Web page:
Twitter users have mocked SeaWorld in Orlando, Florida, comparing the plight of park visitors stranded in a ride to animals being held in captivity.
Fifty passengers were stuck for more than three hours in the Sky Tower ride, an enclosed, double-decker capsule that rotates around a 122-metre tower to give passengers a 360-degree view.
The Sky Tower was opened in 1973 and is described by SeaWorld Orlando as “an icon” that “adds a dose of retro-cool to the day’s adventures”.
Local television station WKMG reported that 15 firefighters had been on site at the park, and a woman experiencing a possible panic attack had been removed after a firefighter was airlifted in to the capsule.
Passenger Michael Moffatt told WKMG that “everyone was kind of laughing about it for the most part, a little annoyed, a little frustrating but we knew we couldn’t go anywhere so we made the best of it”.
The park announced on Twitter that all “guests and team members have exited safely” and that medical personnel were working closely with individual guests.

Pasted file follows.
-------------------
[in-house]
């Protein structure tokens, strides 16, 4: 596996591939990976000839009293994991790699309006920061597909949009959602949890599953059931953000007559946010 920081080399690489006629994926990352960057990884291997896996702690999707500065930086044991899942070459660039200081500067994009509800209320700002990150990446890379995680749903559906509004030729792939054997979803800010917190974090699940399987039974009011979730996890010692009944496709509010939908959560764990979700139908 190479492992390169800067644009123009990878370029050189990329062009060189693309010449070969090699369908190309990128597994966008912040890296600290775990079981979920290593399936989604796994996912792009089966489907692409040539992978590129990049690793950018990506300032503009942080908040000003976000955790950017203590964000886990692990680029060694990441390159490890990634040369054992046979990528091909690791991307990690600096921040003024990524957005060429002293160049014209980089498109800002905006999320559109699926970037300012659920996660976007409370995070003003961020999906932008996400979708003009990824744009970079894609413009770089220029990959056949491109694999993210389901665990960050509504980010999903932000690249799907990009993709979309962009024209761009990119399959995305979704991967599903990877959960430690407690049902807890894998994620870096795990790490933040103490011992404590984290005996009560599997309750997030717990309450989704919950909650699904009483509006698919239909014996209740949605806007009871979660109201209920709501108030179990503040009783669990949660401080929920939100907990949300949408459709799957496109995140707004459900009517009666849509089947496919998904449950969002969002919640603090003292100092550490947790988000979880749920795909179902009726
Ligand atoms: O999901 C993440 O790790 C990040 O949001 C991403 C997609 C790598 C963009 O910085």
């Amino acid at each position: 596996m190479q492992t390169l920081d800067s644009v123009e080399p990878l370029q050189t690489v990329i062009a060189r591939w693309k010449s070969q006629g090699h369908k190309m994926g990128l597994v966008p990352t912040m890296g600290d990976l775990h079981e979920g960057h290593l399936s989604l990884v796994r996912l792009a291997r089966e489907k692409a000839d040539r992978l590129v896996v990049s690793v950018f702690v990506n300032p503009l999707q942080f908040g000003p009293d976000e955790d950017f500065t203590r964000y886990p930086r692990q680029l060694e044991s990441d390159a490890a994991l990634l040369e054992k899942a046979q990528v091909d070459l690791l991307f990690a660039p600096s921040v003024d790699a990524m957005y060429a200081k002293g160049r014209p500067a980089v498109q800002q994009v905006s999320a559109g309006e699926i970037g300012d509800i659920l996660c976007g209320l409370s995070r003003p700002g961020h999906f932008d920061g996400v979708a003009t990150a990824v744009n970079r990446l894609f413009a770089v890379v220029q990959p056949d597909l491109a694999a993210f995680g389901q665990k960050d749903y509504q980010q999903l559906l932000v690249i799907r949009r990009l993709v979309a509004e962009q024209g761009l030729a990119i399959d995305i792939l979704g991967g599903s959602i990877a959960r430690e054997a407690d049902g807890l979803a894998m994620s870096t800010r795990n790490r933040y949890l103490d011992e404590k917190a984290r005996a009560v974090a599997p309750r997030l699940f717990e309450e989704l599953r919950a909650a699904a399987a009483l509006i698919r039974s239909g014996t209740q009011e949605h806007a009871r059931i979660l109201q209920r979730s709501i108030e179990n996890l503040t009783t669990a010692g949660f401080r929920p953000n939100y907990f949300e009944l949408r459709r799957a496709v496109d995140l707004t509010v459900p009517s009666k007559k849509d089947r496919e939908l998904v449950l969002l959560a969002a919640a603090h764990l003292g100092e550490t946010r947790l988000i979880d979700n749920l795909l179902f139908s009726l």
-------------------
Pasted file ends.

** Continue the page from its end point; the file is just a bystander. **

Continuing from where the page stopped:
Twitter users used the visitors’ plight to attack SeaWorld for having animals in captivity, with user Rodrick Weir tweeting: “Bizarre new ride allows people to feel the same captivity that orcas feel” and many describing the situation as ironic.
— Rodrick Weir (@RodrickWeir) December 21, 2015
SeaWorld parks have come under sustained pressure to end live shows of orcas, also known as killer whales, since the 2013 documentary Blackfish accused the parks of mistreating orcas.
The release of Blackfish was followed by a significant decline in patron numbers at United States parks, and an 85 per cent collapse in profits.
SeaWorld in Australia distanced itself from how US parks operated, but was criticised for still displaying captive dolphins and other marine mammals like seals and polar bears.
In November, SeaWorld San Diego announced that orcas would no longer perform tricks for spectators, but animal activists said the parks needed to end all captivity for orcas